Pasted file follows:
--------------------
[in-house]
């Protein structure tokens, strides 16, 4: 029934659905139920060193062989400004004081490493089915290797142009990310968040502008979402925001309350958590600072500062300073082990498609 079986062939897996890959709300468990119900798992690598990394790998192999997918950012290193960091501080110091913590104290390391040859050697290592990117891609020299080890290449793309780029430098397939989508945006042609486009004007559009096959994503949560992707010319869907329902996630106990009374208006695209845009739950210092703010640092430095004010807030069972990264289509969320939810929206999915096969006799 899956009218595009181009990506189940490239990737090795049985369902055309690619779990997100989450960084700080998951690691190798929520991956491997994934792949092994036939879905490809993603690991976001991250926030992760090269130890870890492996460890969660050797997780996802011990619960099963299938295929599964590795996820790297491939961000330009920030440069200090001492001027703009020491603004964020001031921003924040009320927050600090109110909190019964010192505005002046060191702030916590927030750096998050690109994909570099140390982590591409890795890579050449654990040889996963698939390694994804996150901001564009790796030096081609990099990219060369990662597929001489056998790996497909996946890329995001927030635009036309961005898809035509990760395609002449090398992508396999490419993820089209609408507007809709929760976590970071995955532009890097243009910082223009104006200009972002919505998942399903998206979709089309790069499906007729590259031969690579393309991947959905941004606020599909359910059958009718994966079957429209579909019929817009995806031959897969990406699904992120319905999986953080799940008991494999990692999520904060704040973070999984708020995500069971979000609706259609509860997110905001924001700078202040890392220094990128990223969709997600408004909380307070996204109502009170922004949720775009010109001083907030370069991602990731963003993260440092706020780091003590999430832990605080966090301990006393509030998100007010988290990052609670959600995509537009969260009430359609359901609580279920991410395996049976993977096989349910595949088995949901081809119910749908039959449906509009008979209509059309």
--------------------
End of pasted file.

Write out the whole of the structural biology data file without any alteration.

[in-house]
């Protein structure tokens, strides 16, 4: 029934659905139920060193062989400004004081490493089915290797142009990310968040502008979402925001309350958590600072500062300073082990498609 079986062939897996890959709300468990119900798992690598990394790998192999997918950012290193960091501080110091913590104290390391040859050697290592990117891609020299080890290449793309780029430098397939989508945006042609486009004007559009096959994503949560992707010319869907329902996630106990009374208006695209845009739950210092703010640092430095004010807030069972990264289509969320939810929206999915096969006799 899956009218595009181009990506189940490239990737090795049985369902055309690619779990997100989450960084700080998951690691190798929520991956491997994934792949092994036939879905490809993603690991976001991250926030992760090269130890870890492996460890969660050797997780996802011990619960099963299938295929599964590795996820790297491939961000330009920030440069200090001492001027703009020491603004964020001031921003924040009320927050600090109110909190019964010192505005002046060191702030916590927030750096998050690109994909570099140390982590591409890795890579050449654990040889996963698939390694994804996150901001564009790796030096081609990099990219060369990662597929001489056998790996497909996946890329995001927030635009036309961005898809035509990760395609002449090398992508396999490419993820089209609408507007809709929760976590970071995955532009890097243009910082223009104006200009972002919505998942399903998206979709089309790069499906007729590259031969690579393309991947959905941004606020599909359910059958009718994966079957429209579909019929817009995806031959897969990406699904992120319905999986953080799940008991494999990692999520904060704040973070999984708020995500069971979000609706259609509860997110905001924001700078202040890392220094990128990223969709997600408004909380307070996204109502009170922004949720775009010109001083907030370069991602990731963003993260440092706020780091003590999430832990605080966090301990006393509030998100007010988290990052609670959600995509537009969260009430359609359901609580279920991410395996049976993977096989349910595949088995949901081809119910749908039959449906509009008979209509059309």